Tim newburn thumbnailA few days over 27 years and justice may finally have been done. After new inquests that have been sitting for two years, a jury decided that the football fans who died in the Hillsborough stadium disaster on 15 April 1989 were unlawfully killed. Local Merseyside MP, Andy Burnham, described what occurred since that day as ‘the greatest miscarriage of justice of our time’. Why? Tim Newburn gives his reaction to the verdict.

For those unfamiliar with the Hillsborough tragedy, it occurred at an FA Cup semi-final at Sheffield Wednesday’s football ground, Hillsborough. This was a time – the late 1980s – when football had been beset for many years by problems of hooliganism. As a result, there were wire cages erected both at the front of terraces – to stop fans getting on to the pitch – and within the terraces – to keep fans separated from each other.

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Early on in the match it became clear that something was very wrong in the middle two sections of terrace at the end of the ground (the Leppings Lane) where the Liverpool supporters had been allocated tickets. Fans were attempting to climb over the wire mesh at the front of the terrace, out at the sides or even attempting to scale their way up to the upper tier of the stand above. There were chaotic scenes as police officers pushed fans back into the terrace whilst hundreds pleaded for help.

Ninety-six people died, in the main of asphyxia as a result of crushing. Accusations and counter-accusations flew. The police claimed that the gate at the Leppings Lane had been forced open by fans; there were suggestions that typical hooliganism was to blame; the Prime Minister’s press advisor said events were caused by a ‘tanked-up mob’; and the Sun newspaper, to its enduring shame, under the headline THE TRUTH, claimed that fans had attacked rescue workers and stole from the bodies of the dead.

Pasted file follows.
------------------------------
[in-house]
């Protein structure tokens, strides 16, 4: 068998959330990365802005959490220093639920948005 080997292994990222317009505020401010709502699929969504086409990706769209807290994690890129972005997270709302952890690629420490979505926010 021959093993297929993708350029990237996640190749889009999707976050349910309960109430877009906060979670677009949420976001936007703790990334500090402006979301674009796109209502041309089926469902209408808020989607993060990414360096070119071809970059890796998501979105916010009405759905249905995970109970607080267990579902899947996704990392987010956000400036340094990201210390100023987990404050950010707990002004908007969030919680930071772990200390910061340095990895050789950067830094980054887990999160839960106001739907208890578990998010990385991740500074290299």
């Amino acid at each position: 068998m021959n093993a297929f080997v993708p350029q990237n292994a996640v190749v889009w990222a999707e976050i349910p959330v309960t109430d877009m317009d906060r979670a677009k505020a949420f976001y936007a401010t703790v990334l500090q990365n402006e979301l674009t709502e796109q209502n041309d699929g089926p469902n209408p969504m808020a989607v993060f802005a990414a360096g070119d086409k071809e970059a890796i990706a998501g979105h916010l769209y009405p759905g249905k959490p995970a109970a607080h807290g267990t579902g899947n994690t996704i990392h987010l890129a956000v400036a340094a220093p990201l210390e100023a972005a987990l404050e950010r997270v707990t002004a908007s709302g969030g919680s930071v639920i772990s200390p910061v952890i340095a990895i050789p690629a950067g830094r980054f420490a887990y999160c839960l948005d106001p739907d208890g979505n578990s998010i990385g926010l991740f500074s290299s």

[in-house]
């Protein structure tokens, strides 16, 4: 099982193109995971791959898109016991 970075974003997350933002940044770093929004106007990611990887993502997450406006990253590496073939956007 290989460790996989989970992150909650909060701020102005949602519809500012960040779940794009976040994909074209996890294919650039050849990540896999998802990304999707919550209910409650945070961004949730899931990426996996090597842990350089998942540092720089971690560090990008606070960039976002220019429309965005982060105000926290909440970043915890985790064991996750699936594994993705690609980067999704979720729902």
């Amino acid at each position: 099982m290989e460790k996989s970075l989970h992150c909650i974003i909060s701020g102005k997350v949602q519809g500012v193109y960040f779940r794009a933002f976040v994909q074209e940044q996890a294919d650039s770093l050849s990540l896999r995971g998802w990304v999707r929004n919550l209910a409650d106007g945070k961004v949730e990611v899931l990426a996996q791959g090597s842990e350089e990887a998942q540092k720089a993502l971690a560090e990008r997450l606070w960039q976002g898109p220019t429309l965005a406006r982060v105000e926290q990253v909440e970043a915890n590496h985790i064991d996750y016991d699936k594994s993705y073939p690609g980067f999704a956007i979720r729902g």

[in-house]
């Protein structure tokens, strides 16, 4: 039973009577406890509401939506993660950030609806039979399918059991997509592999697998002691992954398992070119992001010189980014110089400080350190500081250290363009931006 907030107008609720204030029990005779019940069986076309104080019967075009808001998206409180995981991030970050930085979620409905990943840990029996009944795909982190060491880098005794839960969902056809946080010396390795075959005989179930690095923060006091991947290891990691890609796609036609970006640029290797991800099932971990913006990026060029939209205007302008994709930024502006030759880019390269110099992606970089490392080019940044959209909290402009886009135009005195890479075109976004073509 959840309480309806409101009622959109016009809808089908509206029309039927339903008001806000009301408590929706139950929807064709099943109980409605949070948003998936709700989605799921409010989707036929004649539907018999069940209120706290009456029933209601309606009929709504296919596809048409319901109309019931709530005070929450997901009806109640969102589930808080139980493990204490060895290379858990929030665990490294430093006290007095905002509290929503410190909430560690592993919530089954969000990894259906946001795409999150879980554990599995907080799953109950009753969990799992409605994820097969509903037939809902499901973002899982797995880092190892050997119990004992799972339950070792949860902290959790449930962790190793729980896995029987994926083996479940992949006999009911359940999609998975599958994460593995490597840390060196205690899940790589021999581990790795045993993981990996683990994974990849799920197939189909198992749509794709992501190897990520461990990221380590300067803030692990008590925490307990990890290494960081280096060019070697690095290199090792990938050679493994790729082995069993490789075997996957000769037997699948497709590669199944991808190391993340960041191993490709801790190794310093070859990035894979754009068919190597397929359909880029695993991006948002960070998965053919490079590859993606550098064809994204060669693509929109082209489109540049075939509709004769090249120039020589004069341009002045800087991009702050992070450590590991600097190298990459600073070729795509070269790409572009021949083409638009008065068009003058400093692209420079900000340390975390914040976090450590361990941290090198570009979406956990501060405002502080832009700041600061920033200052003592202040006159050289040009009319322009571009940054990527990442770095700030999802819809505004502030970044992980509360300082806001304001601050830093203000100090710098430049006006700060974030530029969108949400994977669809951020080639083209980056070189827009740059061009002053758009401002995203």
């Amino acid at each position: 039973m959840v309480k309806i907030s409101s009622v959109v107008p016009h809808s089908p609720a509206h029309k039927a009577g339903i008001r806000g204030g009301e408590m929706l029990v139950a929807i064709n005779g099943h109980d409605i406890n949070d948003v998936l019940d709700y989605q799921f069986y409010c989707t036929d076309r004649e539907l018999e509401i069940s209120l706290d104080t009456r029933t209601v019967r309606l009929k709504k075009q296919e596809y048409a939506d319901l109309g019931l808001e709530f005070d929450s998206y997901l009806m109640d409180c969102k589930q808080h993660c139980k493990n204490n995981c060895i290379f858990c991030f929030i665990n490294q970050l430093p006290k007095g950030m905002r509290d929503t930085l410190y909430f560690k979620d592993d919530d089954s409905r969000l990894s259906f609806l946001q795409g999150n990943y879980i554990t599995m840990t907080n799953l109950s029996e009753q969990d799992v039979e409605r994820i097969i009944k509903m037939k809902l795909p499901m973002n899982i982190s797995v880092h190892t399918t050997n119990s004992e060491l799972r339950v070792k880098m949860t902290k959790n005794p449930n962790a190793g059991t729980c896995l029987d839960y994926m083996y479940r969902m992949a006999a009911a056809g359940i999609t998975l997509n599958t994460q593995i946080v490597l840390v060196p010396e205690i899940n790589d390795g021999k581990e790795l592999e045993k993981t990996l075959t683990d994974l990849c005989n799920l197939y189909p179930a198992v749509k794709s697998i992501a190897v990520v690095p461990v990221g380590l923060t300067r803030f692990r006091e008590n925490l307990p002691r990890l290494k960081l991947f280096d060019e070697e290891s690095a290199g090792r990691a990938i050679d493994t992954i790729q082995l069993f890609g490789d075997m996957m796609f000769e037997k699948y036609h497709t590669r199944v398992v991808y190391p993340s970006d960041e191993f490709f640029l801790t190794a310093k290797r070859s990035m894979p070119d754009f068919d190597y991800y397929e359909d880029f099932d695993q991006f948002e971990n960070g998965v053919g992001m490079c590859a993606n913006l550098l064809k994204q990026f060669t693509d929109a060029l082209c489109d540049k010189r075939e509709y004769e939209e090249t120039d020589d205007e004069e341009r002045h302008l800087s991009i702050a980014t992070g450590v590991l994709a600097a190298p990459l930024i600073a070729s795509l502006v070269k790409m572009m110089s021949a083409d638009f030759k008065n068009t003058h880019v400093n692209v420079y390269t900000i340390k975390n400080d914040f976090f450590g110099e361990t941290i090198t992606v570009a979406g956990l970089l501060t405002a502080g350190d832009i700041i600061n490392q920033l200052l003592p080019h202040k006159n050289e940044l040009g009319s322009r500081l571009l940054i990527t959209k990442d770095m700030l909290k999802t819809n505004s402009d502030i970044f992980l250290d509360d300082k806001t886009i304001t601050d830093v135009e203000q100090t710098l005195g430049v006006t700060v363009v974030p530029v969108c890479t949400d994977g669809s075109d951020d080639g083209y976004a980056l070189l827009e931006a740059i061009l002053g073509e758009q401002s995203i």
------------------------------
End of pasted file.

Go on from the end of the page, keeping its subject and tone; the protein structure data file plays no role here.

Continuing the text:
The police investigation that followed focused more on the behaviour of the fans – specifically on whether they had consumed alcohol – than on any other aspect. From the outset it looked like a cover-up. The lies and the slurs continued, even in the face of an official inquiry conducted by Lord Justice Taylor that pointed to widespread police failures and which exonerated the fans.

For the families of the 96 and for survivors, worse was to come. The official inquests, held in Sheffield, were so circumscribed in their approach that there was never any real prospect of anyone being successfully held to account. The outcome was verdicts of ‘accidental death’ and a sense of betrayal among the families. That there was seemingly to be no accountability was confirmed by the failure to bring prosecutions against any of the responsible South Yorkshire police officers. Even disciplinary proceedings against the officer in charge, Chief Superintendent David Duckenfield, were dropped when he took early retirement.

How, then, a quarter of a century later has the real truth finally been confirmed? Fundamentally it is a story of extraordinary courage and resilience by the indefatigable Hillsborough family campaigners. The parents, siblings, and other relatives who refused to give up. Those who, despite the lies and the willingness of those in powerful positions to traduce the memory of their loved ones, were resolute in their determination to see justice done.